If you’re in the first category, a financial counsellor or Way Forward can help. If you’re in the second category we recommend reaching out to a financial counsellor or the National Debt Help Line.
Tip 2 – Sooner rather than later
Sometimes we get stuck in indecision or confusion, unsure of how to face our financial problems. When it comes to financial difficulty, avoiding the issue can lead to further pain and discouragement.
Especially if your creditors are not informed of the full extent of your situation, they will continue their own processes, which include collection’s activities. For many people, the persistent phone calls from creditors can be overwhelming and the more that a creditor calls, the less someone in hardship will want to pick up the phone. This invariably means an increase in the volume of calls from creditors asking when the repayments will start. These ongoing and continuous phone calls can be stressful.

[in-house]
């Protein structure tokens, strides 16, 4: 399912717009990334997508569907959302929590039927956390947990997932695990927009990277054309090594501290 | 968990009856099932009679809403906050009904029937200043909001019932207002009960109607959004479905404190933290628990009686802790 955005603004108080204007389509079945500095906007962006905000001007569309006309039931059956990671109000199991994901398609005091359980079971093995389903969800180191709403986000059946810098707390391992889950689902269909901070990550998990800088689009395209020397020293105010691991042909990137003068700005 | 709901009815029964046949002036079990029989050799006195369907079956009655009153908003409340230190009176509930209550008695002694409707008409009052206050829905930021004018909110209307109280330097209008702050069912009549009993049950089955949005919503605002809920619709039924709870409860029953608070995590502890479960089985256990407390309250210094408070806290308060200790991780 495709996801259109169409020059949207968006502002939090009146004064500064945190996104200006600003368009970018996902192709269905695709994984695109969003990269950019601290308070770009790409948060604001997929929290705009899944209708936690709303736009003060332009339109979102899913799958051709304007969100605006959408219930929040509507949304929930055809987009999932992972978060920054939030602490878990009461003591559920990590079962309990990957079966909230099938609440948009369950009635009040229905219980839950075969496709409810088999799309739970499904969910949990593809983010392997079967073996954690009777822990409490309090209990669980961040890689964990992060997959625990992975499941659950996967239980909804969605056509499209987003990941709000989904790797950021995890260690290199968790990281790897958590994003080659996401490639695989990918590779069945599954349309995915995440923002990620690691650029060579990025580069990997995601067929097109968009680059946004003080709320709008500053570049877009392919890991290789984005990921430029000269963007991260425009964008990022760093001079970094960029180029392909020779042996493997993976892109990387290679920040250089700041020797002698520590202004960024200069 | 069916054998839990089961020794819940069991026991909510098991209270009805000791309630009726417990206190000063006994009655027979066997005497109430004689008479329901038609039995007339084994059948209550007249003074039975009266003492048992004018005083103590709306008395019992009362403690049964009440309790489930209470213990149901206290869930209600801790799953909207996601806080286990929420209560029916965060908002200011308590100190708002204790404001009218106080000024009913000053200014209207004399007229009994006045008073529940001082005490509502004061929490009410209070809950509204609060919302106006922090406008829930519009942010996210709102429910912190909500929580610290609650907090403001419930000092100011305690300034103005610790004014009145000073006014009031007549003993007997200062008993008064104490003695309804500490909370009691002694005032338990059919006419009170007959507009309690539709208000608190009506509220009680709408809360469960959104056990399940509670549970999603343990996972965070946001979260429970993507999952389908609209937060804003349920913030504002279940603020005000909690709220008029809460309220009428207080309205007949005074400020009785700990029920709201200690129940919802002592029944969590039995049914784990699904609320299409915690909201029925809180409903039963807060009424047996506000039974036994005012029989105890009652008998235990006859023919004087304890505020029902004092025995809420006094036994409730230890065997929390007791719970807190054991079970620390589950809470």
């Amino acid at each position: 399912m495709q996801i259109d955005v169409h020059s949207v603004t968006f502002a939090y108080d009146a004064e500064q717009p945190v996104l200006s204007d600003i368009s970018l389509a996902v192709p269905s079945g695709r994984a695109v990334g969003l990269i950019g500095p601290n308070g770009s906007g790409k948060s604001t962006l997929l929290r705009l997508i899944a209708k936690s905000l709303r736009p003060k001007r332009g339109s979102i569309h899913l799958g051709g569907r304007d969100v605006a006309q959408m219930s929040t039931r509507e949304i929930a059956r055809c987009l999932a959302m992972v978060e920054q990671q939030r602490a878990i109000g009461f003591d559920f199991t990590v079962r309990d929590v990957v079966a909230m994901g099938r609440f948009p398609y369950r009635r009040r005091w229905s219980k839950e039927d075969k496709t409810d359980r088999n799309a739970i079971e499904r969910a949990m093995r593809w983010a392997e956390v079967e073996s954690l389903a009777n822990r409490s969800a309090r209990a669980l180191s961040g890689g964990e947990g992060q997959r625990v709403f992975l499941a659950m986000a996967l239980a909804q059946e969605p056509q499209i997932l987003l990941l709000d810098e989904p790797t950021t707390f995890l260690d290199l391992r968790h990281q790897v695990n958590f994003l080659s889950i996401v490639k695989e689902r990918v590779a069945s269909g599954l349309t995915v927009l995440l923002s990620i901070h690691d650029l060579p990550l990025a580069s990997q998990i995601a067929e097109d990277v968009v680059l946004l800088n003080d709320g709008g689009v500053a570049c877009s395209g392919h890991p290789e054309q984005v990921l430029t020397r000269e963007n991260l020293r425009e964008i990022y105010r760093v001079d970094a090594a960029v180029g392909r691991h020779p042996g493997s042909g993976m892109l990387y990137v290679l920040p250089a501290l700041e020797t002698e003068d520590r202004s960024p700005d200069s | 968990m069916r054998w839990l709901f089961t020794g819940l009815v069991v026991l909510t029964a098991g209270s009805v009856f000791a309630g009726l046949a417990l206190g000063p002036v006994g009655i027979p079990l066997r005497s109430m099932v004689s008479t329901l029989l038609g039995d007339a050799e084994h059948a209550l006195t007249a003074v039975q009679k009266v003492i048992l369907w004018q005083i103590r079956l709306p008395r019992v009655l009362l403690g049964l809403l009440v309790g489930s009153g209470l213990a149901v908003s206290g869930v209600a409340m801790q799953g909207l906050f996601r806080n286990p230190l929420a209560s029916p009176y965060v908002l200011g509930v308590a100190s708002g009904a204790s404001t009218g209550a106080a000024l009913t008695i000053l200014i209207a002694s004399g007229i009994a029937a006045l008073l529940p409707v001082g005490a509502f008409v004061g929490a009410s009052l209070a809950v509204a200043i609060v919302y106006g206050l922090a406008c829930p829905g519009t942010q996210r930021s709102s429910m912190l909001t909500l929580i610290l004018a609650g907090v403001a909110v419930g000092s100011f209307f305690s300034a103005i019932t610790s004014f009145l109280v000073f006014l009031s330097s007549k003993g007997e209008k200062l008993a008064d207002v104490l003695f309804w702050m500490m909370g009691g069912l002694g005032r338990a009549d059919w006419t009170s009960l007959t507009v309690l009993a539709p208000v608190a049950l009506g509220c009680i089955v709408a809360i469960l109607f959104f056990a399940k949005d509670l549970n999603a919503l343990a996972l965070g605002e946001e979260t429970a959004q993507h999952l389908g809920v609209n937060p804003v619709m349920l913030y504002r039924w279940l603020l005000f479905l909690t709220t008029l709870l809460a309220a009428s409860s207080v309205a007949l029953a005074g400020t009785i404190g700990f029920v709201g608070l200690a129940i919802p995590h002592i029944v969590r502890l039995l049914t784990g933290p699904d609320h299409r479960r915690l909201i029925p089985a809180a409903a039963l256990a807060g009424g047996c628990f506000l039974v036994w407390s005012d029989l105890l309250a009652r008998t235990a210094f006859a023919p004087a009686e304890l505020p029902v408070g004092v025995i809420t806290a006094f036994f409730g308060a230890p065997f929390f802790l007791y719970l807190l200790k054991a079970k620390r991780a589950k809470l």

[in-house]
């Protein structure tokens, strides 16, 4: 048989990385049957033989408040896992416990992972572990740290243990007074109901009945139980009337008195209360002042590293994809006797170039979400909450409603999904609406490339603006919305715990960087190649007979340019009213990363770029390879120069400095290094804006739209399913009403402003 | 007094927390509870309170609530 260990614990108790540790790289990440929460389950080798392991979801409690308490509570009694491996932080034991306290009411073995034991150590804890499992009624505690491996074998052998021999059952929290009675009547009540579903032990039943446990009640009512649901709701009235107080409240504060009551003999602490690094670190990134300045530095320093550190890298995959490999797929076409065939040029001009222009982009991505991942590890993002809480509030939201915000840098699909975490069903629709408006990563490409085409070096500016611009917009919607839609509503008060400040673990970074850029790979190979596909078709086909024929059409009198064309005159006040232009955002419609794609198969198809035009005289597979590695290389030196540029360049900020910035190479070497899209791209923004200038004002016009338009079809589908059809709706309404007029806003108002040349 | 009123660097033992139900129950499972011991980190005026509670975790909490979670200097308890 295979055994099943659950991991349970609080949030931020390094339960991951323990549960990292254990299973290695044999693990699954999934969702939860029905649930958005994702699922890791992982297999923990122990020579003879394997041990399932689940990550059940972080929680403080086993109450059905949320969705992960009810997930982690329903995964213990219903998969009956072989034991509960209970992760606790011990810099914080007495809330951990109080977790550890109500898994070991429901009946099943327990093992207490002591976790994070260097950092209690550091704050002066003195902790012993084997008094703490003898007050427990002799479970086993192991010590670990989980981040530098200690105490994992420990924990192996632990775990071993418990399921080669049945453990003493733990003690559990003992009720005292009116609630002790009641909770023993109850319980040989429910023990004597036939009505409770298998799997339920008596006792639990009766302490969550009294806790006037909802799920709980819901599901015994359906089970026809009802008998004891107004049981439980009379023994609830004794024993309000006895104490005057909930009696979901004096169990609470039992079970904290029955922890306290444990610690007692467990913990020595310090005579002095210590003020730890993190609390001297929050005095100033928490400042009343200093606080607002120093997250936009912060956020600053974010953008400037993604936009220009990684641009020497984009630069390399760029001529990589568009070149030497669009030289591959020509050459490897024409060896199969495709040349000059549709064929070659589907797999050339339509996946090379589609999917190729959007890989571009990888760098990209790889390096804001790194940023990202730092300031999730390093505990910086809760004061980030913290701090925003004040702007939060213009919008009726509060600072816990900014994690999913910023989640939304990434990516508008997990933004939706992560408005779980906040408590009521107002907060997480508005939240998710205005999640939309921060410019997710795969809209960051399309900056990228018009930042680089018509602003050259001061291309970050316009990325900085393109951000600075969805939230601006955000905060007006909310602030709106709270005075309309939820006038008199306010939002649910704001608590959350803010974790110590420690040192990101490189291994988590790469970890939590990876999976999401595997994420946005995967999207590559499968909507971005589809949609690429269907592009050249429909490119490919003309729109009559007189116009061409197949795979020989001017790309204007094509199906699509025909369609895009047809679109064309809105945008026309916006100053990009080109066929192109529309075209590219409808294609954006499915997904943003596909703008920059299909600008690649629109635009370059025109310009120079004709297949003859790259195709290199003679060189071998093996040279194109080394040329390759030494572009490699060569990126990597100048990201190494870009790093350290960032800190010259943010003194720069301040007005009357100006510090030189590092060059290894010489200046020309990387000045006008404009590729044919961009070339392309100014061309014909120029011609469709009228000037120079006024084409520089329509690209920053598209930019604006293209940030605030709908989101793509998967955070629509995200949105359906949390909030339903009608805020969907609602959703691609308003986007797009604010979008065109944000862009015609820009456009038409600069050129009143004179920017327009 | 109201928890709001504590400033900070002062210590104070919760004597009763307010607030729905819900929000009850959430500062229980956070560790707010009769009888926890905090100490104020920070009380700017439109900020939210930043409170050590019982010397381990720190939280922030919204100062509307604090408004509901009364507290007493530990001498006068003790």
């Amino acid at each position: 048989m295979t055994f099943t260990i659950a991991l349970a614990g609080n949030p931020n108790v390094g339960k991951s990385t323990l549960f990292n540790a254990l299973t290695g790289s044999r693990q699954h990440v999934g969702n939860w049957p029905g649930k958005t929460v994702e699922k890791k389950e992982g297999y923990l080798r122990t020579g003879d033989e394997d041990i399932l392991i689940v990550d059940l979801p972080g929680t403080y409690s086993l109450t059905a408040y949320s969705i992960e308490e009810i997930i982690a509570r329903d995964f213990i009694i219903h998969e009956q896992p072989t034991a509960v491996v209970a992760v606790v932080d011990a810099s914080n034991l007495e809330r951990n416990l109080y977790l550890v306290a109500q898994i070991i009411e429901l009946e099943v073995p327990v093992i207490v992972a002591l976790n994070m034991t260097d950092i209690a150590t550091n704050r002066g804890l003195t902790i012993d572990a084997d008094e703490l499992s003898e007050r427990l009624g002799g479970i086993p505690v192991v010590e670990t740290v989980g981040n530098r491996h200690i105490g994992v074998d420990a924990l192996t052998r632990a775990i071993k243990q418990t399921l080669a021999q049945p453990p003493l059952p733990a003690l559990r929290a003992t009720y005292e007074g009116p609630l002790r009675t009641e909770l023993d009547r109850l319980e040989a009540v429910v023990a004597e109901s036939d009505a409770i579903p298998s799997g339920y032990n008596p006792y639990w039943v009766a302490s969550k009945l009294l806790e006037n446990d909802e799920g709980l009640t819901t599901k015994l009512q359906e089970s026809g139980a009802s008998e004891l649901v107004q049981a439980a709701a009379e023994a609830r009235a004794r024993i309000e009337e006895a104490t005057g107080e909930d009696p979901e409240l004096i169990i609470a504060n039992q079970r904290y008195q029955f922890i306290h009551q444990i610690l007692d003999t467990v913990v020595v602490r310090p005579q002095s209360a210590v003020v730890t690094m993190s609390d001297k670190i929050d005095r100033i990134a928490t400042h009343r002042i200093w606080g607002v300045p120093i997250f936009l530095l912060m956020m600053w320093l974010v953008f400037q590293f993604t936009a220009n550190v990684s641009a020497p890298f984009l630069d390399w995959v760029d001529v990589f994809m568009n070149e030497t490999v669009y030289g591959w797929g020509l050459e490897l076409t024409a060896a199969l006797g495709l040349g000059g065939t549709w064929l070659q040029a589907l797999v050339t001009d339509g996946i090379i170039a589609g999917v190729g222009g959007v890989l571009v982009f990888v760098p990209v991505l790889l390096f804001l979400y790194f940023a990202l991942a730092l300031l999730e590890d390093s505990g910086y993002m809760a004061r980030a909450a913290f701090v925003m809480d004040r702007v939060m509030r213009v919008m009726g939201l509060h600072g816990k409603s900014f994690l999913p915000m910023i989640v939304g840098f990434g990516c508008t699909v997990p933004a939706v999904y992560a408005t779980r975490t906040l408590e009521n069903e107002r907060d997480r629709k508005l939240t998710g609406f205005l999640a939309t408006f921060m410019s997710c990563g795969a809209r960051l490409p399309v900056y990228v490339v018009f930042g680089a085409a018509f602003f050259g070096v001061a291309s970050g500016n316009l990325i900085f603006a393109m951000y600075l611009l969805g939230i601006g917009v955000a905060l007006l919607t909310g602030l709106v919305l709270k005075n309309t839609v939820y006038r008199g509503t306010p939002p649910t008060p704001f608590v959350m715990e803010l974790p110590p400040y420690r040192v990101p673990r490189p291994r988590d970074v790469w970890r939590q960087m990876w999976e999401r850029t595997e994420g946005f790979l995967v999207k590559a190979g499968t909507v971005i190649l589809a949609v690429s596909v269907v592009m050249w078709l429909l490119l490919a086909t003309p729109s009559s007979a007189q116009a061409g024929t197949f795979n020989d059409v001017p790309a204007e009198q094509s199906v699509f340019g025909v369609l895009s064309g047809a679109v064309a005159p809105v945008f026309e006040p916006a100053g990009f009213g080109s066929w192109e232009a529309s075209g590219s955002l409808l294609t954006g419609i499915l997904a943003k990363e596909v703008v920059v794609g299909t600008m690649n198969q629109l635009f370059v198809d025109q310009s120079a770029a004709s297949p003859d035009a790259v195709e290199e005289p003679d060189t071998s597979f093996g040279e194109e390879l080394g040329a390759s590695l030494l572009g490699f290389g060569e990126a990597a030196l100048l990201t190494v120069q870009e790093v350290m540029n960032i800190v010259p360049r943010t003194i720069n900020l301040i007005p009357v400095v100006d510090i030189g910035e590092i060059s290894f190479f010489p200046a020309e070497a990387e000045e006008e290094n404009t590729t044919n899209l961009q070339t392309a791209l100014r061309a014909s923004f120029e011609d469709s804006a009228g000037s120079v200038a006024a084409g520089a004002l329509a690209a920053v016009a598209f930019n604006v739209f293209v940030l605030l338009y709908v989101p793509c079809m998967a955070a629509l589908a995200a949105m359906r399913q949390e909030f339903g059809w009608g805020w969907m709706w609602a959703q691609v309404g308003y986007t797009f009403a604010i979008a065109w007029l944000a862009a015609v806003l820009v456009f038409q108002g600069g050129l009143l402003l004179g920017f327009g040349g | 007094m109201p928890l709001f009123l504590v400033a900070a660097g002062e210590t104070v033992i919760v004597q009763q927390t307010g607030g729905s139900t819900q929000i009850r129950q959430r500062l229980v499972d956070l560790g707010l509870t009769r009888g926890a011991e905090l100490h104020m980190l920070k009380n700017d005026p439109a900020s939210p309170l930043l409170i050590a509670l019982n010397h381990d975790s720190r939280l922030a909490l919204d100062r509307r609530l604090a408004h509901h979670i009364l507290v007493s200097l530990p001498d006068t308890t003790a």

Creditors can commence legal proceedings if they do not receive responses about a loan and result in enforcement costs adding to the overall amount to be repaid. The debts could then be sold to third parties who are interest in only one thing: getting the money back.
Asking for help is the first step to finding a way out of debt. The sooner you look for help the more options you will likely find available.
Tip 3 – Work through a budget
If you are struggling financially, one of the first steps is a budget. There are plenty of good budgeting tools available and one we recommend is the Money Smart budget on the ASIC website. Importantly, seeing where you are spending and then identifying needs versus wants can help with better money management.